Paul, other prisoners, Julius the centurion and other travellers with Paul found themselves on an island in the Mediterranean after their ship of Adramyttium was shipwrecked, they escaping as by a whisker. 

The island on which they found themselves was called Melita. It was an island lying between Sicily and Africa, twenty miles long and twelve miles broad, sixty miles from Sicily (being the farthest from the continent of any island in the Mediterranean). On this island resided a barbarous people (because they did not, in language or custom, conform either to the Greeks or Romans).

These survivors had swum to the shores, coming on broken pieces of the ship and were sadly wet. As if this was not enough, to complete the deluge, waters from above met those from below, for it rained cats and dogs, drenching them to the skin. As they walked into this island shivering, the people received them warmly, showing great hospitality, led them to a large hall.

Paul and his companion needed warmth more than anything. So the people made room for them around the fire and bade them welcome, without asking either what country they were of, or what religion.

Now the fire was to be made bigger, so that more people could benefit from it. Paul joined the company that went out to gather sticks and was as busy as any of them in doing so. Paul was an industrious active man, and loved to be doing when any thing was to be done, and never contrived to take his ease. He was a humble self-denying man, and would stoop to any thing by which he might be serviceable, even to the gathering of sticks to make a fire. Though he was free from all, and of greater account than any of them, yet he made himself servant of all.

Paul had gathered sticks that were old and dry. And as it happened, there was a viper among them that laid still as dead. But when the sticks came to the fire, the venomous beast felt the heat and being provoked, flew at him that unawares threw it into the fire, fastening upon his hand. 

Now Paul stood beside the fire unperturbed, with the viper hanging from his hand. The beast appeared not to put him into any fright or confusion at all. He did not shriek or start, nor, as it would be natural for most people to do, throw it off with terror and precipitation; for he suffered it to hang on so long that the people had time to take notice of it; the scripture upmost in his mind were the words of Christ to His disciples, “they shall take up serpents…”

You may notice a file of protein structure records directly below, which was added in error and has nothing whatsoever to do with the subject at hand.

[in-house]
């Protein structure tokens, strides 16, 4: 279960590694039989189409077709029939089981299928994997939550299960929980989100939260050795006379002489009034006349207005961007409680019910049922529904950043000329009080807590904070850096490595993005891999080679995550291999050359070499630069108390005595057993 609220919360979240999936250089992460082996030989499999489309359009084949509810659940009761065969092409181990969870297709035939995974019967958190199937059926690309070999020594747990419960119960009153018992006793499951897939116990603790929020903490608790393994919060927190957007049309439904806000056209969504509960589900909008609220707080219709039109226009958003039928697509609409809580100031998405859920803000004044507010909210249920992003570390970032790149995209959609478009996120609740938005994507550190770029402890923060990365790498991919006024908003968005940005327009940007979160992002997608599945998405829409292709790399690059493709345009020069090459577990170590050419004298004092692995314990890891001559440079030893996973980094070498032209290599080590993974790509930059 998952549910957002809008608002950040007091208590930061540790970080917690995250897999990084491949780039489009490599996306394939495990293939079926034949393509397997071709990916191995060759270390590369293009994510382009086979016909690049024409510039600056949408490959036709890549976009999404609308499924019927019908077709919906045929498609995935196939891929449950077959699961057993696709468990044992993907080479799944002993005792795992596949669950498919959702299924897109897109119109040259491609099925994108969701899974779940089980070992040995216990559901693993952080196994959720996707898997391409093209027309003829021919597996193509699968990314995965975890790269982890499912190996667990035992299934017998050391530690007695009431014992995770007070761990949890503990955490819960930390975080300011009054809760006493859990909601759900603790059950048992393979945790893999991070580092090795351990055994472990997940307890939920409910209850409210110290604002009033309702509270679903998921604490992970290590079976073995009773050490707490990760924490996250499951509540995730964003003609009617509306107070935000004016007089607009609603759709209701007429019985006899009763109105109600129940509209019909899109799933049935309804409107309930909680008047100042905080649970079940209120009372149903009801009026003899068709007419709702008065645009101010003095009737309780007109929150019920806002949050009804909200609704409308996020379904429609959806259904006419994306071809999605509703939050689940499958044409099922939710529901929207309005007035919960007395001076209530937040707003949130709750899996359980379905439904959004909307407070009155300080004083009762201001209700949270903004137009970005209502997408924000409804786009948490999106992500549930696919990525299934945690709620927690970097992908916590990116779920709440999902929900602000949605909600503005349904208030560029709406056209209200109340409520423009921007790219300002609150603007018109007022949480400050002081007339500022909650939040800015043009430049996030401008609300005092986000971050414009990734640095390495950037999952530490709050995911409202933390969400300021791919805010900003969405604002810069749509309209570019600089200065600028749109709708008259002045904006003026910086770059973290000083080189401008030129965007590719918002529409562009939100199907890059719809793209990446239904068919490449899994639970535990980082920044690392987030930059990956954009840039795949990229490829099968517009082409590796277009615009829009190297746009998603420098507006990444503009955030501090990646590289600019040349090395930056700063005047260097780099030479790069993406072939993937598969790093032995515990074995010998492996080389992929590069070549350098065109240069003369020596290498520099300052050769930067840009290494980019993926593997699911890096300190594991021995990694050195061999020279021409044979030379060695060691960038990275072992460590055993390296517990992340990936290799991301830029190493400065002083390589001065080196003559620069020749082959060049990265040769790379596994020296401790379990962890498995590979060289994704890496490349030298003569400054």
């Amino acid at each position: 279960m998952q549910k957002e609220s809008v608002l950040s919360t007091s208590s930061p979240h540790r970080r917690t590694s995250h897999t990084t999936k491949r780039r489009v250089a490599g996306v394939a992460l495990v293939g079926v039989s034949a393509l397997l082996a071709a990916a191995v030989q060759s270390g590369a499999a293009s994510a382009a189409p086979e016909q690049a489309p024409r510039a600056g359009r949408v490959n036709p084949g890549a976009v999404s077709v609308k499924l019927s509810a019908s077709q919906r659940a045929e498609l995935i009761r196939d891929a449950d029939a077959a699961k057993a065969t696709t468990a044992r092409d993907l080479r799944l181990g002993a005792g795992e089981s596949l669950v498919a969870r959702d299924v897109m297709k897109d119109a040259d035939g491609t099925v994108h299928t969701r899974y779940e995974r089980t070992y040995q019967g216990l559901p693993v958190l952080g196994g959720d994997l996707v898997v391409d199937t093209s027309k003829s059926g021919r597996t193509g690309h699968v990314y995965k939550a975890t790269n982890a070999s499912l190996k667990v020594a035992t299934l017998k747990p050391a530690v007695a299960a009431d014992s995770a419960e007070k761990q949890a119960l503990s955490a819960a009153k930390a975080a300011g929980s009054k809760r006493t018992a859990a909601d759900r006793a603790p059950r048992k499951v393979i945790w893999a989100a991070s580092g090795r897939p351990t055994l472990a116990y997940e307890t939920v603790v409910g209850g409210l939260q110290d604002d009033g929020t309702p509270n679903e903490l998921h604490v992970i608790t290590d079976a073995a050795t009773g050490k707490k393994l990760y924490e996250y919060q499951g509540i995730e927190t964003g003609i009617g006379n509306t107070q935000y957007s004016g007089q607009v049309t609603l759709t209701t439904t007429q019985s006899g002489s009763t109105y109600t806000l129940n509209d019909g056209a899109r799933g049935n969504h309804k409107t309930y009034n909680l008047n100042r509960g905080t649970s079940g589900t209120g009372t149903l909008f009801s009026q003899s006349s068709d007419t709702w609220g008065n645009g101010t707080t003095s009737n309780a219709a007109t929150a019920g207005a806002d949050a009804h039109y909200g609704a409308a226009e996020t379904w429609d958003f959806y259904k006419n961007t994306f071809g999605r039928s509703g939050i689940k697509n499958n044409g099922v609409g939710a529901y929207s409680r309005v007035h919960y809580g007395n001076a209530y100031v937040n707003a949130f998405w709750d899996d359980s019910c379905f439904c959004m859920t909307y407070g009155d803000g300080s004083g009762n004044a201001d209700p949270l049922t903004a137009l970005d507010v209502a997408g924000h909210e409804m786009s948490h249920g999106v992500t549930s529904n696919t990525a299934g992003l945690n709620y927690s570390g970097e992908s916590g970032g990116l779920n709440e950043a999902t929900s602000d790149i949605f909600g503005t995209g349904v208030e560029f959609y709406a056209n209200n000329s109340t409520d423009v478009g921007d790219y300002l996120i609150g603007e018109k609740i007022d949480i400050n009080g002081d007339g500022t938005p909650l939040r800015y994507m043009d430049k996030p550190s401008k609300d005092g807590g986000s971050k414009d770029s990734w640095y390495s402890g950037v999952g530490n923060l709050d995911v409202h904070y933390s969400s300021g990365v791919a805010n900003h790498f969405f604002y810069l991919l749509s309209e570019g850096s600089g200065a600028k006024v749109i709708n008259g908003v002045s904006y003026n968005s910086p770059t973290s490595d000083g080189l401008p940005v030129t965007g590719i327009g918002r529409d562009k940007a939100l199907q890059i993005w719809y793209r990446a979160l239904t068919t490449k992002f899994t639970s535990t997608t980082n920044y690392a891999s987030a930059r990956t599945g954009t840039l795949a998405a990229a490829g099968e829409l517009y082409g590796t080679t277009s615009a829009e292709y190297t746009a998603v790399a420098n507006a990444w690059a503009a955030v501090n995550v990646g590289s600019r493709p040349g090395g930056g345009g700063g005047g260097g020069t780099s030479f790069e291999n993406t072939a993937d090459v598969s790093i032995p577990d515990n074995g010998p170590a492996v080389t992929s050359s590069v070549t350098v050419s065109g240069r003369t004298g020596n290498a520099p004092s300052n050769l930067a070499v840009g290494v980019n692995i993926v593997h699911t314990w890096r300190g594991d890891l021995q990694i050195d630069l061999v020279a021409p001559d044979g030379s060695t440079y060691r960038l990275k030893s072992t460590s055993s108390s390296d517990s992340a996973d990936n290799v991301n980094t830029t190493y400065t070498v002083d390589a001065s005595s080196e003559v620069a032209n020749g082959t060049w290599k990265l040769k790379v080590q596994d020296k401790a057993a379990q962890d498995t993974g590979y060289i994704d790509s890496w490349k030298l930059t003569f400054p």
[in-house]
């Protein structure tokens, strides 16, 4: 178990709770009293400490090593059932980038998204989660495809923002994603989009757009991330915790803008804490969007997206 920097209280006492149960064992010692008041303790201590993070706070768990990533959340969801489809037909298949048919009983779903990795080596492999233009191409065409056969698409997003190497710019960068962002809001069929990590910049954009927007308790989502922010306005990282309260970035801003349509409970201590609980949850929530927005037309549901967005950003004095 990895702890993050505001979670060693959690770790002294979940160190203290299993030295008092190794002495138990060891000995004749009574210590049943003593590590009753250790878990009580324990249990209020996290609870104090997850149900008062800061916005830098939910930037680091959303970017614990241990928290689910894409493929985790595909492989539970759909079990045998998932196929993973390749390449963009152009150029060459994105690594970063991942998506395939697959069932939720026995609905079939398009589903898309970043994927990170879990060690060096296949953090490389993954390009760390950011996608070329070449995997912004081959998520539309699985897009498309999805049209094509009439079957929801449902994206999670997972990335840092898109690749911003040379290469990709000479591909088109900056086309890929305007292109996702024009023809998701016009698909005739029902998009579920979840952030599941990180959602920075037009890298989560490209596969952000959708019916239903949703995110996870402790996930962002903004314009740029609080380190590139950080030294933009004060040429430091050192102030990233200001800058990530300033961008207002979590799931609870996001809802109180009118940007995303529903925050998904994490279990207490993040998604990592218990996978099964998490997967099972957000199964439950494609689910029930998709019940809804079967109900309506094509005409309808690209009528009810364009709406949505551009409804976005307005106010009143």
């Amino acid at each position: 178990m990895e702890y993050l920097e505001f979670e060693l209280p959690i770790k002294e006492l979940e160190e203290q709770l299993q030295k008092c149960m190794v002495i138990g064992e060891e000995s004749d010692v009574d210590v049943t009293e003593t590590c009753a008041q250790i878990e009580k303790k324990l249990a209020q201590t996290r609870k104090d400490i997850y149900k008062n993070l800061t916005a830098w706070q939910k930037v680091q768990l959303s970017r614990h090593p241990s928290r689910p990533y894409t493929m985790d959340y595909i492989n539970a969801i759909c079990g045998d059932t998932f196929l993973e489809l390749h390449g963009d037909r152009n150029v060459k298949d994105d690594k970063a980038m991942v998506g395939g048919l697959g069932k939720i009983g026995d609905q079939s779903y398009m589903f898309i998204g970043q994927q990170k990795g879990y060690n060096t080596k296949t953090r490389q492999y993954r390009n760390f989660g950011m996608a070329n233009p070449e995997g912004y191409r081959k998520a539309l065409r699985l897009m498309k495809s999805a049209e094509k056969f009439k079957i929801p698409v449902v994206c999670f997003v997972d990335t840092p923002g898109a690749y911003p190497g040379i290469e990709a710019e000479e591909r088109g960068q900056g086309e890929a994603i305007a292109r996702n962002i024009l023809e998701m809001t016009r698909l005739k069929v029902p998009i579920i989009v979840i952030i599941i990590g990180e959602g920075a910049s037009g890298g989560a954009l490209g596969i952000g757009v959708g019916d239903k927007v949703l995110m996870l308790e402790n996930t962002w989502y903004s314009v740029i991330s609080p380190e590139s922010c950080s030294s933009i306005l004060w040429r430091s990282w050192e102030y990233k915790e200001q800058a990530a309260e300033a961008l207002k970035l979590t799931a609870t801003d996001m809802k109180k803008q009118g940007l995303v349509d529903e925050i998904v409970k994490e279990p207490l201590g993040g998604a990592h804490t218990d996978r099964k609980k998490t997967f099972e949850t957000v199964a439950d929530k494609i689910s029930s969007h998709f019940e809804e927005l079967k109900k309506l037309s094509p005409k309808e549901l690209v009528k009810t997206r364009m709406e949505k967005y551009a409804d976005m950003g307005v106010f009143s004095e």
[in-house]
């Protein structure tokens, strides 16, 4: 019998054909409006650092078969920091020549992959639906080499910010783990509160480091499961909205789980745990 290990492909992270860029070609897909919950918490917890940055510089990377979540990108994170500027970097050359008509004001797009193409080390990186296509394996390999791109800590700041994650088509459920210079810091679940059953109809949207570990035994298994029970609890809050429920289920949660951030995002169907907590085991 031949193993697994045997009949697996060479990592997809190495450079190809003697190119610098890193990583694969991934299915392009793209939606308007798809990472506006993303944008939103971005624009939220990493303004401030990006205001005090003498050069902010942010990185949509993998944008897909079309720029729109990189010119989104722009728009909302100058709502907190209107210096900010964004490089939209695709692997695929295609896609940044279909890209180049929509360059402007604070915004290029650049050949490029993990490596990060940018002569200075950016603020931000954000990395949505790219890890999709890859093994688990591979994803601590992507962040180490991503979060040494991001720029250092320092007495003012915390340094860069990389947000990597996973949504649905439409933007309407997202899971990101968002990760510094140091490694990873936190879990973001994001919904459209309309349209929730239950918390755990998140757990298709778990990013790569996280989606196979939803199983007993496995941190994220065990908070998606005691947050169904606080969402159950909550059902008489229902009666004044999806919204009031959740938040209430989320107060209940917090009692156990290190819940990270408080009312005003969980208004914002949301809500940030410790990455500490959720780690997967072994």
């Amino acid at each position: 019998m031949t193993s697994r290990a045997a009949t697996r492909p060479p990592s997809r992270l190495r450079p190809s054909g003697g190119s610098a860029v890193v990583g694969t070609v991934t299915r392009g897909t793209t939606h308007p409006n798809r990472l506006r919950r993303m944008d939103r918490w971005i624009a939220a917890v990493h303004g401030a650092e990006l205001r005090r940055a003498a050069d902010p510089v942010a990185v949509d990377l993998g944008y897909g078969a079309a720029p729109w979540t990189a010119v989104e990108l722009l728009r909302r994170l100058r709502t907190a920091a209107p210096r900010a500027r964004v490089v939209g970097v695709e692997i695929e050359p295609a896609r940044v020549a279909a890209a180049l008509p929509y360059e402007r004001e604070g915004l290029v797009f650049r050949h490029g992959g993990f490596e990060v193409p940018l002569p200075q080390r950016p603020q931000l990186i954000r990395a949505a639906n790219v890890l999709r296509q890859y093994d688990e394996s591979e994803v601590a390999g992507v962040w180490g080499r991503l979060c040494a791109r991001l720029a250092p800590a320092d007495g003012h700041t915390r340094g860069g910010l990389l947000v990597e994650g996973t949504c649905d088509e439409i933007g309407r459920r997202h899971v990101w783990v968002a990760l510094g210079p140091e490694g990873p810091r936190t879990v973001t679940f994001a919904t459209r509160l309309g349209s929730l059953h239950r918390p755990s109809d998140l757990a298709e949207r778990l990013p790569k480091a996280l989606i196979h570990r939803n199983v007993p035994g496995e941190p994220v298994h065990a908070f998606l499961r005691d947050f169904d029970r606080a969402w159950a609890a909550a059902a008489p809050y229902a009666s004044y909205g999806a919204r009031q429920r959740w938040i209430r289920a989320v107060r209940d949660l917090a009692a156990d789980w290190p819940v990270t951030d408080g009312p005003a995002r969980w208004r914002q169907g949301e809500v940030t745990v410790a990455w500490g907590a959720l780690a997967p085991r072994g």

The barbarous people on noticing the venomous beast on Paul’s hand concluded saying, “No doubt this man is a murderer, has shed innocent blood, and therefore, though he has escaped the sea, yet divine vengeance pursues him, and fastens upon him.” Now the people around Paul drew near and surrounded him to behold this hideous sight.

Before them all, he carelessly shook off the beast into the fire, without any difficulty, calling for help, or any means used to loosen its hold. Those that thought he would have swollen and fallen down dead suddenly, looked a great while, but saw no harm at all come to him – God intending to make Paul remarkable among this barbarous people, to make a way for the entertainment of the gospel among them.

In utter amazement they watched as Paul turned from the flames and walked towards them. On seeing he remained unharmed, they changed their minds and concluded that he was a god – magnifying him as much as they had before vilified him.

Food for thought: (1) Every stormy wind fulfils God’s counsel, to them that love God. (2) It is our duty to be compassionate to those that are in distress and misery, and to relieve and succour them to the utmost of our ability. (3) We should reckon nothing below us but sin, and be willing to condescend to the meanest offices, if there be occasion, for the good of the brethren. (4) Popular opinions are many a times uncertain and labile, turning with the wind.

Scriptural reference (s): Acts 28:1-6; Hebrews 13:2; Mark 16:17-18; Romans 8:28;


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